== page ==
This is an extremely important point for Chinese learners. In linguistic terms, Bruce Lee is talking about pragmatics - the ability to effectively use Chinese language based on the situational context. This is the reason that Yoyo Chinese as always been an advocate for using real-life situational context to teach and learn a language. The entire Yoyo Chinese lesson library follows this principle, using video content filmed from unscripted, real-life situations as learning materials; causing learners to understand the importance of context from the very beginning and truly grasp the correct usage of each word in any situation. Bruce Lee's point is very important for Chinese learners even today, in that when on learns a language they must learn the different meanings, implications and expressed emotions of each word in different contexts. Just like "come on" in English, if someone doesn't understand the different meanings and uses it has across different contexts they will never truly elevate their understanding of the phrase.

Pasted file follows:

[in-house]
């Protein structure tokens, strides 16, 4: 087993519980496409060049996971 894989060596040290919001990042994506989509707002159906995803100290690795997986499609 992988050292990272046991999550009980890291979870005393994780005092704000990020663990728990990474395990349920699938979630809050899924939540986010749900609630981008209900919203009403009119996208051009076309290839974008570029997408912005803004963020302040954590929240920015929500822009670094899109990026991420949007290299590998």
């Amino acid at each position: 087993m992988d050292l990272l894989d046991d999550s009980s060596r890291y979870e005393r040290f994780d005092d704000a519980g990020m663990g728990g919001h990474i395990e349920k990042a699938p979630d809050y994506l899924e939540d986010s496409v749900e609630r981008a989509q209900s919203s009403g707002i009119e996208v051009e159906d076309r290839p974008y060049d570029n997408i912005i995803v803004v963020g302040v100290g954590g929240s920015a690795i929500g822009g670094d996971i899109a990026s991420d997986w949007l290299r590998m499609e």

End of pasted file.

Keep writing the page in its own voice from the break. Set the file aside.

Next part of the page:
Famous Chinese Sayings About Water You Should Know


shuǐ kě zài zhōu, yì kě fù zhōu

水可载舟,亦可覆舟 
water can carry a boat, and it can capsize it too
Tang Dynasty emperor 李世民 (lǐ shì mín)  frequently used this phrase to warn himself and other  officials about how to govern the country. Water can be soft and weak, but when it gathers together it can also form into an immense power. Every common person is like a drop of water. When they come together, they form a power without equal. This line is often used to warn the government that as they govern the country, they must take seriously the power of the people and respect their rights.


shàng shàn ruò shuǐ
上善若水 
the greatest good is like water
This is also a phrase from Laozi's 道德经 (dào dé jīng).  He explains that water benefits all while striving for nothing. People often take this phrase on as their life's motto or great pursuit.


shuǐ zhì qīng zé wú yú, rén zhì chá zé wú tú
水至清则无鱼,人至察则无徒 
water that is too clear will have no fish, a person that is too astute will have no followers
In other words, one should be wary of becoming too shrewd, lest they be seen as too harsh and be left with no friends. Nowadays this phrase is most commonly used to tell someone they shouldn't let their expectations of people or things to be too high.


jūn zǐ zhī jiāo dàn rú shuǐ
君子之交淡如水 
friendship between gentlemen is as clear as water
This phrase implies that when people seek to build a friendship, it should be for the mutual benefit of connecting with a kindred spirit, not for any self-serving motive of vanity.